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  Cut Spending to Grow Economy
Posted Under: GDP • Government • Monday Morning Outlook • Productivity • Spending

Austan Goolsbee, former Chairman of President Obama's Council of Economic Advisors, was interviewed by Paul Gigot on Fox News this past weekend and asked about slow economic growth.  He argued that "a lack of 'aggregate demand' around the world and in the United States" is reducing business investment and slowing economic growth.

Aggregate Demand is economic code for "spending."  And politicians love to blame a weak economy on a lack of spending.  After all if the economy is weak, then what government leaders need to do is increase the size of government and its spending!

Count us incredulous.  There is absolutely no evidence to back this argument up.  Between 1992 and 2000, the eight years of Bill Clinton's presidency, consumer spending averaged just 65.1% of GDP, but real GDP grew 3.8% annually.

In the past five years, consumer spending has averaged 68.3% of GDP, the highest five-year period in history.  Yet real GDP grew only 2% per year.  In other words, aggregate consumer demand has risen sharply, but the economy is growing more slowly.

And if you think government spending is a solution to this problem, think again.  Between 1992 and 2000, federal government spending averaged 19.2% of GDP.  In the past five years, government spending has averaged 21.5% of GDP.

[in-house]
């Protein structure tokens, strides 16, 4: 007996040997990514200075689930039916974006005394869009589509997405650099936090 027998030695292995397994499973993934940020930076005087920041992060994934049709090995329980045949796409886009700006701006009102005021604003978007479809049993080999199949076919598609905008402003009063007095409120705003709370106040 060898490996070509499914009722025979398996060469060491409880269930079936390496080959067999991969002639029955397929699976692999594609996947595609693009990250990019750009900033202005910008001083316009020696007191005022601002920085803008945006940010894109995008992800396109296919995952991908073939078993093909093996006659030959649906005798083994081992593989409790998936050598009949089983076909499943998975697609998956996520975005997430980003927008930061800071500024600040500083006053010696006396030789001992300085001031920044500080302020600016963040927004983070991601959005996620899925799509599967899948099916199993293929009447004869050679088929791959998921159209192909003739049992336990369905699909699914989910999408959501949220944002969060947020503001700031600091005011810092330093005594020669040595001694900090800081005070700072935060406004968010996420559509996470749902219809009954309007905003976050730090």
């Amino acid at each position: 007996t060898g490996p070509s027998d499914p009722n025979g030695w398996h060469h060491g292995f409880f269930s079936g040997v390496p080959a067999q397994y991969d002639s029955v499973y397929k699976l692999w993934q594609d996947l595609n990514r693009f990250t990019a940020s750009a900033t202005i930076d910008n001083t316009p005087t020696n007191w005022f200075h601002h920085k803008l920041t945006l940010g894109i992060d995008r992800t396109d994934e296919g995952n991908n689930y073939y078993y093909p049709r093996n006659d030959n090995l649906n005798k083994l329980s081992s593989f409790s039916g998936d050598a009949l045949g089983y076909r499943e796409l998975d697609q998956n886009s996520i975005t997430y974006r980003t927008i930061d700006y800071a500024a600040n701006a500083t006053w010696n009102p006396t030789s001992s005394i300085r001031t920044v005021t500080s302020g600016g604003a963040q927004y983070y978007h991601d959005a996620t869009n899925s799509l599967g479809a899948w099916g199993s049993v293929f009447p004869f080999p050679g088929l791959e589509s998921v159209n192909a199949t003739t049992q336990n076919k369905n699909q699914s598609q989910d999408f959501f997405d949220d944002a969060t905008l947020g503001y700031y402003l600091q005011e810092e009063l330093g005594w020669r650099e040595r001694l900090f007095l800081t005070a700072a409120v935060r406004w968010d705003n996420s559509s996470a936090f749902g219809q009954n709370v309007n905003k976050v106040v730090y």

In other words, both government and consumer spending are higher as a share of GDP today than they were in the 1990s, yet real GDP growth is slower.  Demand is not the problem.  It's supply that's the problem.  The more the government redistributes, the more it undermines the ability of new technology to boost growth.

Every dime of government spending is either taxed or borrowed from the private sector.  And it is this spending, this taxation and deficit spending, that crowds out the private sector, preventing it from growing and creating even more wealth.

Investment isn't the problem, either.  If businesses aren't investing enough then there would be shortages of something, but there aren't any shortages....except, maybe, of commonsense.

So, how about some commonsense?  When an entrepreneur boosts productivity, supply increases at a lower price.  This boost in productivity leads to more profits and incomes for businesses and employees.  But if profits and incomes are taxed and borrowed, the benefits of the new technology don't fully reach the economy and aren't fully reinvested towards future growth. Remember the story of the people on the island?

Instead government is redistributing them to those with a higher propensity to spend, which boosts spending, but not investment.

If the US goal is to encourage more investment, then government spending (crowding out) must be reduced.  Of course, Goolsbee doesn't see it this way.  As a result, he is really part of the problem, not a part of the solution.  Want a bigger economy?  Then cut the size of government. It's the only way.

Brian S. Wesbury - Chief Economist
Robert Stein, CFA – Deputy Chief Economist

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Posted on Monday, October 3, 2016 @ 10:31 AM • Post Link Share: 
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